Hue, a 2 hour train ride north of Da Nang, is a lesser-known city in the middle of Vietnam that is increasingly becoming popular with tourists. A visit to Hue is best utilized as a brief (2 – 3 night) stopover along your travels up to the north or down to the south of the country. Though there aren’t a tonne of tourist attractions, there are a handful of interesting things to do in Hue that will fill your days with food, pagodas, temples, markets, and fun!
Hue, a two hour train ride north from Da Nang, is quite the hidden gem in Vietnam. Most people fly into Da Nang and head straight to Hoi An, but skipping out on Hue would be a big loss. As it’s still in the process of developing its tourism sector, there isn’t a large list of things to do in this city, however, the few things Hue has to offer are well worth the trip. Among these is a visit to the Imperial City in Hue: a former walled palace and fortress that was once the capital of Vietnam. Much of the Imperial City is still currently under construction, but you’ll be surrounded by temples and structures, and a rich history throughout.
On my recent travels in Vietnam, I fell head over heels in love with Hoi An the moment I stepped off the bus and into its beautiful, bright streets. While the whole of Hoi An is magical, it was Hoi An Ancient Town that completely captured my heart with its rustic yellow-walled shops and vibrant decorations strung about. As you’re walking through the Ancient Town, you’ll likely stumble upon a handful of quaint temples. Before you actually make it into the Ancient Town, there’s a good chance you’ll be asked to pay an “entrance fee”. Here’s how to not get conned like the dozens of other tourists I saw.
It seems as though Hong Kong can’t get enough of a good Asian fusion restaurant. Insert newcomer Bao Bei: a “made in Hong Kong” lounge with an emphasis on funky East meets West cocktails and fusion finger food. While I was originally worried that Bao Bei would fall in line with the dozens of other fusion restaurants, I was pleasantly surprised with the fun originality of the cocktails served (take the “Childhood Memory” cocktail, which is made with Vitasoy and comes in an actual Vitasoy bottle) and the satisfying simplicity of the food.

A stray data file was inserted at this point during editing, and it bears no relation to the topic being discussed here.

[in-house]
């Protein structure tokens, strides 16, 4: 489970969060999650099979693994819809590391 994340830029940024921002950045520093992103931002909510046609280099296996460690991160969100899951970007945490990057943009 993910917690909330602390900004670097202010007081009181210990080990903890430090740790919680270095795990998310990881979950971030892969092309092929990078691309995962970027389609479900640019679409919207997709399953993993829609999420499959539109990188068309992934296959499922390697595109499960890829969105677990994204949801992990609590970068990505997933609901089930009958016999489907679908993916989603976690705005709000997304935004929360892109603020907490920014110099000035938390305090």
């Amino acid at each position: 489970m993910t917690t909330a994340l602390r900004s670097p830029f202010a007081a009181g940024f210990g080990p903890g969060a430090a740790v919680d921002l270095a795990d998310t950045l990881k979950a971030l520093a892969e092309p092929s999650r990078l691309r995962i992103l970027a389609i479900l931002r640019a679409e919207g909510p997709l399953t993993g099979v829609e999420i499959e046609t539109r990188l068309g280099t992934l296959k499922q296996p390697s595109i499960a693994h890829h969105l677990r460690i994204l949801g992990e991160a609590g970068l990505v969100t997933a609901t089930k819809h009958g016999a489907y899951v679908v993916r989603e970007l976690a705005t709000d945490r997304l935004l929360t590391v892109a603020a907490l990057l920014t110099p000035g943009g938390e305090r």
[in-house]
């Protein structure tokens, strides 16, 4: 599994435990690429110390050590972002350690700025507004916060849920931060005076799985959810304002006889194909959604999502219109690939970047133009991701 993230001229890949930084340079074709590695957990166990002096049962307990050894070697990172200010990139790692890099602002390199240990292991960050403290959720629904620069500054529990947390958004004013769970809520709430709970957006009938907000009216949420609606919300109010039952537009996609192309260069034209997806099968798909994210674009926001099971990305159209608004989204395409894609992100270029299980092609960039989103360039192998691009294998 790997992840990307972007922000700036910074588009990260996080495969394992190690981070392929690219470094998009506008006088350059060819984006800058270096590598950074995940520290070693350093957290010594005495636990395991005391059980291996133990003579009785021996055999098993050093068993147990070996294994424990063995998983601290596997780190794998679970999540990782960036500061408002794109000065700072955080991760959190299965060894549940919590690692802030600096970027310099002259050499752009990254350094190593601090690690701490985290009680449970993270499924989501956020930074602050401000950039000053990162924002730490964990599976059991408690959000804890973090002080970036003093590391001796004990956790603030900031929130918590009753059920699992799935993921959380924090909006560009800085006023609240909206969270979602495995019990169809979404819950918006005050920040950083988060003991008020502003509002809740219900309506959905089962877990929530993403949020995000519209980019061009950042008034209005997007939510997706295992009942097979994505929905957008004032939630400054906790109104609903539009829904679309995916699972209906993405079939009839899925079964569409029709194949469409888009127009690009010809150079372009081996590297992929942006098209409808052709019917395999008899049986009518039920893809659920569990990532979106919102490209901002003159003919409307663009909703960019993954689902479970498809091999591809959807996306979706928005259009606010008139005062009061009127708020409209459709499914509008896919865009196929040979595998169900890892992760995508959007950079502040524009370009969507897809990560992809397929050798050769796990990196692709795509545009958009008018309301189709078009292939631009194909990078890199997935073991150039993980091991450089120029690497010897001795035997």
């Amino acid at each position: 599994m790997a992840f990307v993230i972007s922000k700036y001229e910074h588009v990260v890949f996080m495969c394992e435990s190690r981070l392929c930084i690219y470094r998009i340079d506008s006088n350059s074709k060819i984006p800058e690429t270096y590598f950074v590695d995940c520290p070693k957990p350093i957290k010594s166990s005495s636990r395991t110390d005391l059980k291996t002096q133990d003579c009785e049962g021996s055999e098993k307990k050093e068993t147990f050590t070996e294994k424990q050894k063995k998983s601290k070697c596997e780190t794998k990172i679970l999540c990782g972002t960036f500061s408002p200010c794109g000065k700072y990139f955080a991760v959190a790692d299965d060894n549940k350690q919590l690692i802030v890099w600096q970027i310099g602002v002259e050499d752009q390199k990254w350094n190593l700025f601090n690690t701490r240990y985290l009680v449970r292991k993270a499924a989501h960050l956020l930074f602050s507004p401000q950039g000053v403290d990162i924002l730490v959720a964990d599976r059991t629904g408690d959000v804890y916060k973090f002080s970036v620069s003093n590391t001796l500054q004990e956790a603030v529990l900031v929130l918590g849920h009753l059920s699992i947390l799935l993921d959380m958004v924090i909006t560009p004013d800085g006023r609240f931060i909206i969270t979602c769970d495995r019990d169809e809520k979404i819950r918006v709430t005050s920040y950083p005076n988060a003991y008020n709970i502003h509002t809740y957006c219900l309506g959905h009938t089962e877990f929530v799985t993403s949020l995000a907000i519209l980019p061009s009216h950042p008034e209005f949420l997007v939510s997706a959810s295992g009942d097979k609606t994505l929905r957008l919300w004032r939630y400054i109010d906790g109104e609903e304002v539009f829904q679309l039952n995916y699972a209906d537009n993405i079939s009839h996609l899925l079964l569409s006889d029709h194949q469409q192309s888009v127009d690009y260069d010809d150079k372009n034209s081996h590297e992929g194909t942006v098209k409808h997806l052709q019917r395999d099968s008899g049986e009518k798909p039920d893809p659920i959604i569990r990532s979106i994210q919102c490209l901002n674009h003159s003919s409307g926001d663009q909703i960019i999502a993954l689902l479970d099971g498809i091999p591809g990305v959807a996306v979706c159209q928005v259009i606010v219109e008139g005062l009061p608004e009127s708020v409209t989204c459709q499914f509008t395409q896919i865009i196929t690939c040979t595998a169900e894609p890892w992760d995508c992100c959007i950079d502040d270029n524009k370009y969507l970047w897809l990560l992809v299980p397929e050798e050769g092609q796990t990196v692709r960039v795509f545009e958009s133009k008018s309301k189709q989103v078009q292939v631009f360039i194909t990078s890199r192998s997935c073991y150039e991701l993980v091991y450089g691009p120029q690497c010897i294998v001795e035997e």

You’ve likely heard about the incredible beauty of Tuscany: its Renaissance-era architecture and art, and unique landscape. There are many different cities, towns, and villages throughout the area that are well worth a visit while you’re traveling around. Each region remains distinct from its neighbors and offers visitors a glimpse at its history, culture, traditions, and life. Below are the 10 best places to visit in Tuscany that are an absolute must when you’re in the area.
Lucca, the capital city of the province of Lucca (confusing, I know) in Tuscany, is best known for its Renaissance-era city walls that are still standing today while many other city walls throughout Tuscany have collapsed. Lucca is a great city to stay in while you do day trips to various parts of Tuscany since it’s in a relatively central location. Aside from Lucca’s ideal location, the city has so much to offer visitors in terms of history, culture, architecture, and (of course) food. Whether you plan to stay for a day or a week, here is a list of the top 10 things to do in Lucca.
Florence, the capital city of Tuscany, is one of the most visited cities in this region with its numerous iconic sights, fashion and art industry, and lovely architecture. While Florence does have a handful of things to do that are worth your while for a visit, 24 hours is enough time to see, do, and eat your way through this city. Below is a list of the top 8 things to do in Florence, Italy.
If you’re traveling throughout or have previously been to Italy, it’s likely you’ve seen your fair share of cathedrals; big, small, impressive, or otherwise. One cathedral that sets itself miles apart from the others in Italy is the Abbey of San Galgano, halfway between Siena and Massa Marittima in Tuscany. This breathtaking building has an interesting legend to go along with its history, but its the remains of San Galgano’s structure that will completely capture your attention the moment you set eyes on it. Both unsettling and mesmerizing, you’ll be talking about the Abbey of San Galgano many years after your visit.
Though not necessarily familiar by name, once you’ve been shown a picture of any of the five little towns along the Cinque Terre with their brightly colored old buildings densely packed along the coast, you’ll remember seeing a photo and telling yourself that that is one of the places you’d love to visit. If you haven’t been already, hopefully this article will convince you to visit one of the five towns of the Cinque Terre; they are a true hidden gem in Italy and an absolute must if you’re looking for a bit of adventure, a splash of bright colors, deep blue-green waters, delicious food, and picture-perfect surroundings.
The Leaning Tower of Pisa is one of the most well-known landmarks in Italy, thus making the city of Pisa an incredibly popular tourist destination. If you’ve been to the Leaning Tower of Pisa, you might have left asking yourself what exactly is so special about it? The answer is not much; at least not if you compare it to the other beautiful cities throughout Tuscany that have tonnes more to offer visitors than a leaning tower. If you’re on the fence about whether to visit the Leaning Tower of Pisa or not, this article might help you with that decision.